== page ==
Child mortality from malaria is high and rising in Africa as it re-emerges in areas from which it had been thought to be eliminated. District health staff need guidance on effective drugs for treatment, and how to implement chemoprophylaxis in pregnancy. Both have been undermined by chloroquine resistance. Drug efficacy studies indicate that sulphadoxine/pyrimethamine is now the best first choice, with quinine for complicated malaria, and mefloquine or artemisinin in areas with high resistance to sulphadoxine/pyrimethamine. Despite this evidence, only four countries in Africa have made a change from chloroquine as national policy for treatment and chemoprophylaxis.20


HIV infection is devastating child health programmes in sub-Saharan Africa, and is rising inexorably in India. Each day 8500 children and young people are infected with HIV, and 2500 women die from AIDS. In 1998, 510 000 children died from AIDS.21Interventions to reduce mother to child transmission of HIV are available (antiretroviral drugs, caesarean section, feeding advice) but will raise complex ethical and cost effectiveness issues in poor countries in the next decade.22


Immunisation coverage declines (see above) are worrying and reflect falling investment over the past decade. In 2000 the new Global Alliance Vaccine Initiative (GAVI), which received US$750 million from the Bill and Melinda Gates Foundation, promises to reverse the deterioration in immunisation programmes. Whether immunisation delivery systems in the poorest countries can be revived, and expanded to include newer vaccines like those for Haemophilus influenzae type b infection, hepatitis B, and meningococcal disease, remains to be seen.


Millions of children live in circumstances which place their survival, protection, and development at significant risk. Approximately 540 million children (one in four) live in dangerous and unstable situations, and in the past decade, more than two million children have been killed and six million injured or disabled in armed conflicts.1 Many thousands of children live on the streets or are subjected to sexual abuse and prostitution, 250 million children work, many in hazardous and exploitative labour, and 130 million children have no access to education. In sub-Saharan Africa, there are at least ten million AIDS orphans. The UN Convention on the Rights of the Child, now ratified by almost every country, sets guidelines for monitoring countries' efforts to protect children in difficult circumstances. A future priority is to audit and hold accountable each government's progress with implementation of the UN Convention. Development programmes need a “child focus”, whereby children participate in programmes to ensure the objectives are relevant to their lives, and that no false assumptions are made about their behaviour.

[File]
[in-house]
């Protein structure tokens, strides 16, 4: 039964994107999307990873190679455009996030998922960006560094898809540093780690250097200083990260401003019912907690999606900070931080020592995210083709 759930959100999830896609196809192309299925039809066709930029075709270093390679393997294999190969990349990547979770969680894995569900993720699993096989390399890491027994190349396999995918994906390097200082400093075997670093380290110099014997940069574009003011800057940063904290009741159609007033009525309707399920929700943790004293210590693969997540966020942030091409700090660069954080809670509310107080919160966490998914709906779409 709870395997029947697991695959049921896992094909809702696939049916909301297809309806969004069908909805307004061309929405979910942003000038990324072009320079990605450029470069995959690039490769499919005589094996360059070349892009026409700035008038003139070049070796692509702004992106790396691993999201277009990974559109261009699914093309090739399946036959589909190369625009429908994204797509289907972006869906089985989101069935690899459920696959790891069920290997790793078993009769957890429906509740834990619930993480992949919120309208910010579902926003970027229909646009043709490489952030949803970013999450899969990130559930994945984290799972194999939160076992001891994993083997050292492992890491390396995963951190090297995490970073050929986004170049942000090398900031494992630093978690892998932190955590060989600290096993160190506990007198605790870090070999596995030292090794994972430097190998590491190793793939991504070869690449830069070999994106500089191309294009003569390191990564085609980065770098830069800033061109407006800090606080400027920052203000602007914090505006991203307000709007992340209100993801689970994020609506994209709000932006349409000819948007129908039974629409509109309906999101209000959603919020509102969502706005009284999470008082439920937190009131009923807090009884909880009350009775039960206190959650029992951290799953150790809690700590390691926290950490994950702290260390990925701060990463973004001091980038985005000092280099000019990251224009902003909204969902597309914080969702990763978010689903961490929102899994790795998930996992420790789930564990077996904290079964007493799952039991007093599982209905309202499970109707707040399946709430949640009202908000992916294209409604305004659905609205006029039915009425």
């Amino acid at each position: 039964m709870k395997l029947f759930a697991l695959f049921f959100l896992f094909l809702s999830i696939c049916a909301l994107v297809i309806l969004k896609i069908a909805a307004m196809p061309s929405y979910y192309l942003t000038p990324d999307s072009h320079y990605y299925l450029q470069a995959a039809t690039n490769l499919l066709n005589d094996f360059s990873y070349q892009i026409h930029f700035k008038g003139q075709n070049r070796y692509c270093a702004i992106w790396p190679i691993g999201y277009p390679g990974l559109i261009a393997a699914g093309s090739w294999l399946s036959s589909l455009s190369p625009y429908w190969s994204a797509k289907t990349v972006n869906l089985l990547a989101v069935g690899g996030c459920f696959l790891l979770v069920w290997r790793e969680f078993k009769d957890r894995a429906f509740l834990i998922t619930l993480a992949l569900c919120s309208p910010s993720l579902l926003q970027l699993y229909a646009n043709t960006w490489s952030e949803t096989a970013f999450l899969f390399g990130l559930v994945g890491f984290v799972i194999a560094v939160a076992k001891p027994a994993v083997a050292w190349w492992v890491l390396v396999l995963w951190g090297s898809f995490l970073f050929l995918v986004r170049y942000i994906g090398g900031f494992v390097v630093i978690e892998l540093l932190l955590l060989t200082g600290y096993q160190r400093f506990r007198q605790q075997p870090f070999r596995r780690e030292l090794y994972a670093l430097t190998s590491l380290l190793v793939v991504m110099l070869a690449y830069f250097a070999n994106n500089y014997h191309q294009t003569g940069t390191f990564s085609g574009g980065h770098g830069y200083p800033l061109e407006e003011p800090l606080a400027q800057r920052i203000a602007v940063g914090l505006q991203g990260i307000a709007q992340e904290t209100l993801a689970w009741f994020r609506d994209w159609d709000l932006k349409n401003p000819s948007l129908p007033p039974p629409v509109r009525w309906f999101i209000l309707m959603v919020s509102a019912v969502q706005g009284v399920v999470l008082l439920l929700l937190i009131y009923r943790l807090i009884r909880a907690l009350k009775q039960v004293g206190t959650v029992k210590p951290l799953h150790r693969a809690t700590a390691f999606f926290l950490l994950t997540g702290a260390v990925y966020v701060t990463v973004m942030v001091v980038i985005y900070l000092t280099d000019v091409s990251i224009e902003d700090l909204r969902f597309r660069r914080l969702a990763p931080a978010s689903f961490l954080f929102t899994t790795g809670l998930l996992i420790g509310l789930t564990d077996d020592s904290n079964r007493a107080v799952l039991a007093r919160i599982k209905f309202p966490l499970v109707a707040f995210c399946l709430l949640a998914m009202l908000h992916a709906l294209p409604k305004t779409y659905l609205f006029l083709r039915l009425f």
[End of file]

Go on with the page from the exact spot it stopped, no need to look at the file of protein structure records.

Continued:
Poverty and health trends in the poorest countries are a major cause for concern. Many countries have seen serious reversals in progress over the past decade. New priorities for international agencies and national governments are to buildnational ownership for family health (by lobbying for expenditure increases, and by attracting good staff back into national institutions), and to improve local accountability of health services within local communities.Finance for integrated technical strategies(for example, IMCI, safer motherhood programmes, malaria control, immunisation) requires massive expansion, including incentives to keep good staff in remote areas. User fees at primary care level should be abolished, where possible, to improve access for the poor, and new initiatives forinsurance schemes to cover obstetric and other emergencies need promotion.

A focus on copying success is important. Practical management strategies to achieve this include peer meetings for district staff, visits to “beacon” model projects, or the use of national consultants trained to manage change. Political leaders need incentives to bring about success in health programmes, perhaps by tying development aid specifically to achievable health targets.

Gabriela Mistral, the Chilean poet, wrote “we are guilty of many errors and many faults, but our worst crime is abandoning the children, neglecting the fountain of life. Many of the things we need can wait. The child cannot.” Increasing global inequalities in poverty are a matter of clear and present danger for millions of children, and require immediate and sustained action by political leaders. Paediatricians and child health advocates have an important role in promoting effective solutions.